MONTROSE – She's only been on the job for a month, but the Montrose Farmers Market's new marketing manager, Abbie Brewer, is already moving forward with an online market pilot program.
FORE Alliance, a resource efficiency organization, recently contracted with the Montrose Farmers Market to provide services that included its community energy coordinator, Brewer.
The two entities go well together, Brewer said in a recent interview with The Watch.
This year, the FORE Alliance set a goal to run and/or assist local programs that encourage commercial energy efficiency, local food consumption and resource conservation. And with that goal in mind, the FORE Alliance board saw an opportunity in the local farmers market.
"The discussion was how to help with economic development and reduce (the use of) fossil fuels in the area," Brewer said. "Locally produced foods are an important piece of that."
As the new face of the market, Brewer answers to the market's board, but resources from FORE Alliance assist her.
And one of Brewer’s first ideas — an online market — was recently approved by the market's board and is moving forward, she said. She hopes to kick off the program in late May to early June. Through the market's website, www.montrosefarmersmarket.com, people could place orders for products and pick those items up during Saturday's market hours.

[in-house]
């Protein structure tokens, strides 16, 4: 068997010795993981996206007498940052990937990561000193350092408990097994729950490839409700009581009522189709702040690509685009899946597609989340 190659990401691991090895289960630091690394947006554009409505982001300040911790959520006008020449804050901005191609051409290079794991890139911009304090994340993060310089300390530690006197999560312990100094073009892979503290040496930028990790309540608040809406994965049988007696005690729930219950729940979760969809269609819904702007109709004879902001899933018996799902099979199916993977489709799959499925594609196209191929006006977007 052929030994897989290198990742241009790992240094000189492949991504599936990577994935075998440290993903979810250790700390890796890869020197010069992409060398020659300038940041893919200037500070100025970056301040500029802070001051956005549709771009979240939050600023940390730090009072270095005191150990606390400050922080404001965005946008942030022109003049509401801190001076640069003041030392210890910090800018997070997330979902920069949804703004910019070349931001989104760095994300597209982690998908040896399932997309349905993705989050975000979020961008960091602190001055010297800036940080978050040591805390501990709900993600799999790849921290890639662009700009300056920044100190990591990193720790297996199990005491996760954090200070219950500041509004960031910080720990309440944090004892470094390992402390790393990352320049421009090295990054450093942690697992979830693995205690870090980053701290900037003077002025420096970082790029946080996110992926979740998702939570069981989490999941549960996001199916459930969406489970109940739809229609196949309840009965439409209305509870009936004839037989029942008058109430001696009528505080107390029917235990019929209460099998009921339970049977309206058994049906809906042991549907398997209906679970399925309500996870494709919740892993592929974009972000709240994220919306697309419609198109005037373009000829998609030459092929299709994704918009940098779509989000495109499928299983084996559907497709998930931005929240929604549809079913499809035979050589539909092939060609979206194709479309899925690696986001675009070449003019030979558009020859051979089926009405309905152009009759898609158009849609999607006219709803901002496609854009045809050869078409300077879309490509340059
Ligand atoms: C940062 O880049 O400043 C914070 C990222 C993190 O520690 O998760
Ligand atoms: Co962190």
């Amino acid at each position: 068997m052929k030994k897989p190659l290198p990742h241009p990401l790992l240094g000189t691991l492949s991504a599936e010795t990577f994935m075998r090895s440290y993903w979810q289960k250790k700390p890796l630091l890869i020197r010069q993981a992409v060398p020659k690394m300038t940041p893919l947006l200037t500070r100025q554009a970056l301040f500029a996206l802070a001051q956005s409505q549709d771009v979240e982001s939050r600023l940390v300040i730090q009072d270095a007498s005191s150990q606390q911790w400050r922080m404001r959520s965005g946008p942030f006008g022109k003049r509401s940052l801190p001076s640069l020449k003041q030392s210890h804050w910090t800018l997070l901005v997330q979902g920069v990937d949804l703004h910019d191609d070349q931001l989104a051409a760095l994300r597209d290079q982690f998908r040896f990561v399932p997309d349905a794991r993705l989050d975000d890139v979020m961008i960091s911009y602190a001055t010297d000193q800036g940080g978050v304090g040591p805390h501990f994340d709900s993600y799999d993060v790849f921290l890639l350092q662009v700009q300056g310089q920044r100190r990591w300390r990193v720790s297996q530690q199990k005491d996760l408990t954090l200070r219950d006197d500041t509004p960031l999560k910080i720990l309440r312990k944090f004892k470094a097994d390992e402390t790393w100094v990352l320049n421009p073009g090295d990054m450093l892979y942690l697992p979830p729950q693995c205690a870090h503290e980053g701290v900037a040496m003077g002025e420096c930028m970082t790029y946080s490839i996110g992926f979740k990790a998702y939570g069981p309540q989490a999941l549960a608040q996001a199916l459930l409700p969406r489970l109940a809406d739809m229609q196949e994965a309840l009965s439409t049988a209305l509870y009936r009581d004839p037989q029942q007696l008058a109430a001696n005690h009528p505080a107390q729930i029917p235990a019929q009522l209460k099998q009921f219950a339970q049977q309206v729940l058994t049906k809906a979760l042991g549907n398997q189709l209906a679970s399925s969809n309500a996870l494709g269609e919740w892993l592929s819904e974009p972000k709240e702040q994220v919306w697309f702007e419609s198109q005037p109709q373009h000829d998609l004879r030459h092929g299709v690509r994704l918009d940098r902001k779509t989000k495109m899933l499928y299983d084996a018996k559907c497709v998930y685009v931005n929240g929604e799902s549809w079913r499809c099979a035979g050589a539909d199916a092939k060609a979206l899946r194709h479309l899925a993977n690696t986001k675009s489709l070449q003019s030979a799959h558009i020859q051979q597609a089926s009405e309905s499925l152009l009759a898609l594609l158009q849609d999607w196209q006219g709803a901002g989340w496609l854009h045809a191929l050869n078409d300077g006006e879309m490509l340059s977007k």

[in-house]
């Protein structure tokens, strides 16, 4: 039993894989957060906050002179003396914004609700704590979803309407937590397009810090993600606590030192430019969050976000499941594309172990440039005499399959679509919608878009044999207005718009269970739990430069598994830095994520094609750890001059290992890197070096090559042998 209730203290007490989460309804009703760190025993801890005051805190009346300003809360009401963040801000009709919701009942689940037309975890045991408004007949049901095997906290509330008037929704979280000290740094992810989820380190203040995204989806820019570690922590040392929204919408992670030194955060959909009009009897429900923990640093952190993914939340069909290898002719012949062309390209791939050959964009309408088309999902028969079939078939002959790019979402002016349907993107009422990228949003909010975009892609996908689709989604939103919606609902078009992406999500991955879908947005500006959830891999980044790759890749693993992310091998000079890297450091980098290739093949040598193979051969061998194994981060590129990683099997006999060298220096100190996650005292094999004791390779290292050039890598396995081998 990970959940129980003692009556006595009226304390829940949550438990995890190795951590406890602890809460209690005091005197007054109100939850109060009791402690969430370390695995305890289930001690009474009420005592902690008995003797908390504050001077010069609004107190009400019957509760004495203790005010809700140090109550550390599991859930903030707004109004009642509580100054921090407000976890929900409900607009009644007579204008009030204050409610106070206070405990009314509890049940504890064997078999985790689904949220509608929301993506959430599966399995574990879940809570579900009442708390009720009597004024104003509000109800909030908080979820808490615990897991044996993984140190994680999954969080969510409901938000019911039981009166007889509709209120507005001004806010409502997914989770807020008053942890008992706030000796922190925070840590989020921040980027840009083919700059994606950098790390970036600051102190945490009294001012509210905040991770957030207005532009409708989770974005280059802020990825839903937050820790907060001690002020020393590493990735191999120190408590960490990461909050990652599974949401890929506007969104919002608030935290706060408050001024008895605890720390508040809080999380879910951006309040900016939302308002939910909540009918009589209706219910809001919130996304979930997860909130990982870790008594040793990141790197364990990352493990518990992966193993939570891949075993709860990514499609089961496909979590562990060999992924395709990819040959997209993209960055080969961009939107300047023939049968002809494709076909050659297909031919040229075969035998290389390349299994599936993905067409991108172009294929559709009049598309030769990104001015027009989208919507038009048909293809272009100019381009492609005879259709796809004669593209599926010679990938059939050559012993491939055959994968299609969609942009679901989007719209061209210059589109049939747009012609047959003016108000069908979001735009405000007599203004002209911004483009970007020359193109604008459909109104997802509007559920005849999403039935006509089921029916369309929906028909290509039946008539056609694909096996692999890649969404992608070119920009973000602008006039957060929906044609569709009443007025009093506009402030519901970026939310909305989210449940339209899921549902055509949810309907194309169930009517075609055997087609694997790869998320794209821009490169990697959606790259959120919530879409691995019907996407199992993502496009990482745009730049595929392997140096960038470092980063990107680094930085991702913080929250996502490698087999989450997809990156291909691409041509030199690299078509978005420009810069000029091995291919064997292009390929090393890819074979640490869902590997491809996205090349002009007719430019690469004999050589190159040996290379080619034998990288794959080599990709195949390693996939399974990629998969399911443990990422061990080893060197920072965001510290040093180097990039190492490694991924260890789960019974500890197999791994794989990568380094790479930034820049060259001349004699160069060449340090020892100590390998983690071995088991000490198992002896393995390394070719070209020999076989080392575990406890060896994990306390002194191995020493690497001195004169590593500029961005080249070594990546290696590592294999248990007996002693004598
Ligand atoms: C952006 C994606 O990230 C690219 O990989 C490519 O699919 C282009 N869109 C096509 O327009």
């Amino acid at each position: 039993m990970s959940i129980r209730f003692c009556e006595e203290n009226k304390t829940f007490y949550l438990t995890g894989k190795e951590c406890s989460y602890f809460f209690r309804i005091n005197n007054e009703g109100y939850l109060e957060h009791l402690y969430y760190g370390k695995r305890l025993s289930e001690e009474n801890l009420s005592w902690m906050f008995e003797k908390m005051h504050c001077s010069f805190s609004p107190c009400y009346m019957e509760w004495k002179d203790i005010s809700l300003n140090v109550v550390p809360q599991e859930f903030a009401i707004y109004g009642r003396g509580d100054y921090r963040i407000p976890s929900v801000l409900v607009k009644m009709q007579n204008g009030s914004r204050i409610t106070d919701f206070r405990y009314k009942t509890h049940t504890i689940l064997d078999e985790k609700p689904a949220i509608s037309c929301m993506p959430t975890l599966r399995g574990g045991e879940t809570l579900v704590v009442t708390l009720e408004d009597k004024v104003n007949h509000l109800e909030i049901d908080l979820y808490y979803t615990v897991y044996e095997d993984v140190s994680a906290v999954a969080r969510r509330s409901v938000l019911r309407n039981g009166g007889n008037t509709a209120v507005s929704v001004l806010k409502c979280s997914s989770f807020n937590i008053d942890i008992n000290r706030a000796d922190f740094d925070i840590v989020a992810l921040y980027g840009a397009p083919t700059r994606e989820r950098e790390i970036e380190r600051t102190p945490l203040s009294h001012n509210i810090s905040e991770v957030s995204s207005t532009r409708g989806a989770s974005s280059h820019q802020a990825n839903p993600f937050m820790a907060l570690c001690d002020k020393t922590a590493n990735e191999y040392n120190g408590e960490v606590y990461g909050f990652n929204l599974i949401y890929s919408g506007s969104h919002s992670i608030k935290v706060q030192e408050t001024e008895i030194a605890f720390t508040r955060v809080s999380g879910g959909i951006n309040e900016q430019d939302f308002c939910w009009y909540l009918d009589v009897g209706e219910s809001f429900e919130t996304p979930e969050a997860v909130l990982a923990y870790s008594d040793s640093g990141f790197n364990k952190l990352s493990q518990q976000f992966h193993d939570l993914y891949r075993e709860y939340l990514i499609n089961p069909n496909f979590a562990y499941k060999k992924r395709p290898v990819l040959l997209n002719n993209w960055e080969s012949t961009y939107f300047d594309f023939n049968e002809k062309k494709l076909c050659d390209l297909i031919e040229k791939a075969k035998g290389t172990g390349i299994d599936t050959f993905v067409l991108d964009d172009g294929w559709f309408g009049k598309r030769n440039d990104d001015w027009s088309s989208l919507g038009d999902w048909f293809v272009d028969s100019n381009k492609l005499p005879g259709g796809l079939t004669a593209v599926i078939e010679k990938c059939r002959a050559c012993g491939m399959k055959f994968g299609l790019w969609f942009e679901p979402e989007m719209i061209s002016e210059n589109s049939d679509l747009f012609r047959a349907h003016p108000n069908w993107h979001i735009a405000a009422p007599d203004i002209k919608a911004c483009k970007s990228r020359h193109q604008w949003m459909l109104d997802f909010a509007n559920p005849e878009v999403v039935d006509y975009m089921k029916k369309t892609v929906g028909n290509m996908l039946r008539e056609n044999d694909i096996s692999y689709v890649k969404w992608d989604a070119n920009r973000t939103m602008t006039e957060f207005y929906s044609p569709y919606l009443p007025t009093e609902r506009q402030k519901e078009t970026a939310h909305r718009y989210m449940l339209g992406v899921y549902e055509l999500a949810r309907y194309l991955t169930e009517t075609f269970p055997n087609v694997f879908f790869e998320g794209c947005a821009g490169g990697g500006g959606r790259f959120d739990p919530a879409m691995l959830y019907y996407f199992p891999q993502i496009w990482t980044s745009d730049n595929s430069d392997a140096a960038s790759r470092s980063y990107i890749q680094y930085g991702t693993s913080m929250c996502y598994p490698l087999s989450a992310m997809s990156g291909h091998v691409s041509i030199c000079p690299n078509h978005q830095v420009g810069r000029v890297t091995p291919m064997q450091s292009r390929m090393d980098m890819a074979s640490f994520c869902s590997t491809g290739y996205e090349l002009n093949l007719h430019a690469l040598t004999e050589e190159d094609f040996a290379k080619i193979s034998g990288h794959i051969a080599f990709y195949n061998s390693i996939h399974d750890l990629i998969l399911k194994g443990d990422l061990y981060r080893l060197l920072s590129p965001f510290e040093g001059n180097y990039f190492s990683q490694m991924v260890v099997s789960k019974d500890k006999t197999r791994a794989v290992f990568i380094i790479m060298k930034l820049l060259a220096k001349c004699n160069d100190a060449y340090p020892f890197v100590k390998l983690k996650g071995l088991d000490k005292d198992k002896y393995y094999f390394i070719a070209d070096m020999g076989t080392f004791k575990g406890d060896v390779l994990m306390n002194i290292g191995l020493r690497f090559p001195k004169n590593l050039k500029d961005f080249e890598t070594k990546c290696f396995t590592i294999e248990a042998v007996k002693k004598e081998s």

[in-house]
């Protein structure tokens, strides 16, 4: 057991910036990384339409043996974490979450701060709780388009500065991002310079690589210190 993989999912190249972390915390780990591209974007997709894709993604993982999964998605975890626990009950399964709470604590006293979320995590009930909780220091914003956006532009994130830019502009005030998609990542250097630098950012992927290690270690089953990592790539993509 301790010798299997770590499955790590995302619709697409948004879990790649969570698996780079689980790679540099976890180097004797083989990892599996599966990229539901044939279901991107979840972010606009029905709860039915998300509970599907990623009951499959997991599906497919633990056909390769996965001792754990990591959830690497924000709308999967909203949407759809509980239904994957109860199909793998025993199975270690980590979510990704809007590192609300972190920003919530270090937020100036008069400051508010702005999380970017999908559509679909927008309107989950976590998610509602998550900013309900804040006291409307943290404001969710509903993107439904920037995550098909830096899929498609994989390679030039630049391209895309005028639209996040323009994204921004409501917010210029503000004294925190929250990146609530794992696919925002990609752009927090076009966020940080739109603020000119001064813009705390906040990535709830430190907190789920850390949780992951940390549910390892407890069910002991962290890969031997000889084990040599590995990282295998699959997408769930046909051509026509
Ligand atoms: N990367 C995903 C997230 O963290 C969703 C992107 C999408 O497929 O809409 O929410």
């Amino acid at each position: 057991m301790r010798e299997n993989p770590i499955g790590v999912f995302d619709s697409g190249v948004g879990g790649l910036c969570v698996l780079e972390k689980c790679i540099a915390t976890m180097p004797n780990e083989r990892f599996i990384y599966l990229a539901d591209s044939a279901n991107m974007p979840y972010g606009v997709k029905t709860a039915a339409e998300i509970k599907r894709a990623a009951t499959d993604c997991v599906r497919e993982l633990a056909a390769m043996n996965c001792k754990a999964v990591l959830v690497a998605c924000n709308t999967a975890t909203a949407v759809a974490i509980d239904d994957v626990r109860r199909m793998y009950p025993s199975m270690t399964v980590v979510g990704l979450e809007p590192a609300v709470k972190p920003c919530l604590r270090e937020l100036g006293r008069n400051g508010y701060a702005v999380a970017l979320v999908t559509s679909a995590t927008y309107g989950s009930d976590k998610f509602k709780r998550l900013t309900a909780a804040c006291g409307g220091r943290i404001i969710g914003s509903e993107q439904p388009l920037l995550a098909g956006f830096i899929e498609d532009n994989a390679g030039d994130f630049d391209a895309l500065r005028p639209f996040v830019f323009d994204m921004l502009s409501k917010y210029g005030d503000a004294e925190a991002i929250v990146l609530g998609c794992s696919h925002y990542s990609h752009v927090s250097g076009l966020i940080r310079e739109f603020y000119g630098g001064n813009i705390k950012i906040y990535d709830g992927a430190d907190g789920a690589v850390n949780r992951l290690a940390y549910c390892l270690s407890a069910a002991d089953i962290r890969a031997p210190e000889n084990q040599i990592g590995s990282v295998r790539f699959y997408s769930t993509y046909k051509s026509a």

The idea for a distribution network stems from efforts by the Valley Food Partnership to expand access to local foods – something Brewer has been a part of. She said starting the network out small with only the farmers market vendors should make it manageable until all the kinks are worked out, at which time the program could be expanded.
"There is a lot of work to begin this," Brewer said.
She's soliciting volunteers to help, mainly with organizing the food for pick up.
The way Brewer expects the program to work is that vendors will provide her with a list of products they have available each week. She'll update that information online and then open the market for only a few days to allow for ordering. When the online market closes, the orders will be sent to each vendor, who will then prepare the orders to be picked up at the Saturday market.
Brewer hopes this program will not only help vendors assure sales, but also bring people downtown and connect them with their local farmers.
"I'm also hoping that local restaurants latch onto this program," she said.
Other than the work ahead to launch the online market, Brewer said her new role will focus on networking and visibility.
She said she's encouraged by where the farmers market stands today, with vendors reporting an increase in sales last summer. The organization’s winter market also has seen success and will continue on the first and third Saturdays of every month until the summer market begins on May 12.